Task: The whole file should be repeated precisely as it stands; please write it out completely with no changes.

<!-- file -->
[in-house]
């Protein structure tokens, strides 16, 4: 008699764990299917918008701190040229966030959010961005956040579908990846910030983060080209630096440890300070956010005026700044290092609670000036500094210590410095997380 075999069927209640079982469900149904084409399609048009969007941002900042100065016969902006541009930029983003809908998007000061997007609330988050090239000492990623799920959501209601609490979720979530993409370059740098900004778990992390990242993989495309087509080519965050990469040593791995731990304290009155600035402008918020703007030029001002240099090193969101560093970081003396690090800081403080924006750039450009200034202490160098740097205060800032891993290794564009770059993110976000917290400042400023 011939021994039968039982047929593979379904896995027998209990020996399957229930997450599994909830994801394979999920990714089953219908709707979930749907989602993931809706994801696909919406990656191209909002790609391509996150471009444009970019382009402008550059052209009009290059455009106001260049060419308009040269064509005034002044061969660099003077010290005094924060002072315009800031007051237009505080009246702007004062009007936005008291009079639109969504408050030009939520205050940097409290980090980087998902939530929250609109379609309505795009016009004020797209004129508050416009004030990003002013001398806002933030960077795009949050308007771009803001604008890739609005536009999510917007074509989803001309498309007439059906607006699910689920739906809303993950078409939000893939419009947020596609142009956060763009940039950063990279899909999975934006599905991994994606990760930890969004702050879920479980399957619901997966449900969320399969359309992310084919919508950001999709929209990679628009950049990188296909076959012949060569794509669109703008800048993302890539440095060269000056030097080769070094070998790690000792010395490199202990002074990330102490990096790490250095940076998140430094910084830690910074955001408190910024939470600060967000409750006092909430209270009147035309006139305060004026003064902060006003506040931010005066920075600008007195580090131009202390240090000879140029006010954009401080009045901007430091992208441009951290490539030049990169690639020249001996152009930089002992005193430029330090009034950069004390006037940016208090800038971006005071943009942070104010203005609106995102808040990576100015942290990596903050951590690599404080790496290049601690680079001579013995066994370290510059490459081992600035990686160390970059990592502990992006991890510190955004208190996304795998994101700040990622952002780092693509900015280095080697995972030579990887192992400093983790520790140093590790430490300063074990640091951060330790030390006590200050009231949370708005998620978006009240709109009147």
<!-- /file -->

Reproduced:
[in-house]
């Protein structure tokens, strides 16, 4: 008699764990299917918008701190040229966030959010961005956040579908990846910030983060080209630096440890300070956010005026700044290092609670000036500094210590410095997380 075999069927209640079982469900149904084409399609048009969007941002900042100065016969902006541009930029983003809908998007000061997007609330988050090239000492990623799920959501209601609490979720979530993409370059740098900004778990992390990242993989495309087509080519965050990469040593791995731990304290009155600035402008918020703007030029001002240099090193969101560093970081003396690090800081403080924006750039450009200034202490160098740097205060800032891993290794564009770059993110976000917290400042400023 011939021994039968039982047929593979379904896995027998209990020996399957229930997450599994909830994801394979999920990714089953219908709707979930749907989602993931809706994801696909919406990656191209909002790609391509996150471009444009970019382009402008550059052209009009290059455009106001260049060419308009040269064509005034002044061969660099003077010290005094924060002072315009800031007051237009505080009246702007004062009007936005008291009079639109969504408050030009939520205050940097409290980090980087998902939530929250609109379609309505795009016009004020797209004129508050416009004030990003002013001398806002933030960077795009949050308007771009803001604008890739609005536009999510917007074509989803001309498309007439059906607006699910689920739906809303993950078409939000893939419009947020596609142009956060763009940039950063990279899909999975934006599905991994994606990760930890969004702050879920479980399957619901997966449900969320399969359309992310084919919508950001999709929209990679628009950049990188296909076959012949060569794509669109703008800048993302890539440095060269000056030097080769070094070998790690000792010395490199202990002074990330102490990096790490250095940076998140430094910084830690910074955001408190910024939470600060967000409750006092909430209270009147035309006139305060004026003064902060006003506040931010005066920075600008007195580090131009202390240090000879140029006010954009401080009045901007430091992208441009951290490539030049990169690639020249001996152009930089002992005193430029330090009034950069004390006037940016208090800038971006005071943009942070104010203005609106995102808040990576100015942290990596903050951590690599404080790496290049601690680079001579013995066994370290510059490459081992600035990686160390970059990592502990992006991890510190955004208190996304795998994101700040990622952002780092693509900015280095080697995972030579990887192992400093983790520790140093590790430490300063074990640091951060330790030390006590200050009231949370708005998620978006009240709109009147």